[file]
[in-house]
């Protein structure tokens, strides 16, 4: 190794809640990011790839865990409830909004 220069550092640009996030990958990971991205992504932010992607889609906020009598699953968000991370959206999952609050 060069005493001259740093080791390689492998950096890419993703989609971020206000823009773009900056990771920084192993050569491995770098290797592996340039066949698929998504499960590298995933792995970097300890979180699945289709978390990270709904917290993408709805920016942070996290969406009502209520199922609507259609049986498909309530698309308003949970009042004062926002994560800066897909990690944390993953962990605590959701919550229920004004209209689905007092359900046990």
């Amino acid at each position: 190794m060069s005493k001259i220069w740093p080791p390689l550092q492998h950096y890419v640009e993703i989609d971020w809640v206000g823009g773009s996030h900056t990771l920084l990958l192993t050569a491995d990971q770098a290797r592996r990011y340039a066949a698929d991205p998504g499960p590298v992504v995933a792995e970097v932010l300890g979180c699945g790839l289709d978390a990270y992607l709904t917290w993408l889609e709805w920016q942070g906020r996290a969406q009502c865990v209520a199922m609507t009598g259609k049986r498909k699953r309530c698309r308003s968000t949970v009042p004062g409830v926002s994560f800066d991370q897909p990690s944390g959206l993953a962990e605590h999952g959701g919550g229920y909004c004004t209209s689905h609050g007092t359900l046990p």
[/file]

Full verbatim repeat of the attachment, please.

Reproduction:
[in-house]
């Protein structure tokens, strides 16, 4: 190794809640990011790839865990409830909004 220069550092640009996030990958990971991205992504932010992607889609906020009598699953968000991370959206999952609050 060069005493001259740093080791390689492998950096890419993703989609971020206000823009773009900056990771920084192993050569491995770098290797592996340039066949698929998504499960590298995933792995970097300890979180699945289709978390990270709904917290993408709805920016942070996290969406009502209520199922609507259609049986498909309530698309308003949970009042004062926002994560800066897909990690944390993953962990605590959701919550229920004004209209689905007092359900046990």
């Amino acid at each position: 190794m060069s005493k001259i220069w740093p080791p390689l550092q492998h950096y890419v640009e993703i989609d971020w809640v206000g823009g773009s996030h900056t990771l920084l990958l192993t050569a491995d990971q770098a290797r592996r990011y340039a066949a698929d991205p998504g499960p590298v992504v995933a792995e970097v932010l300890g979180c699945g790839l289709d978390a990270y992607l709904t917290w993408l889609e709805w920016q942070g906020r996290a969406q009502c865990v209520a199922m609507t009598g259609k049986r498909k699953r309530c698309r308003s968000t949970v009042p004062g409830v926002s994560f800066d991370q897909p990690s944390g959206l993953a962990e605590h999952g959701g919550g229920y909004c004004t209209s689905h609050g007092t359900l046990p």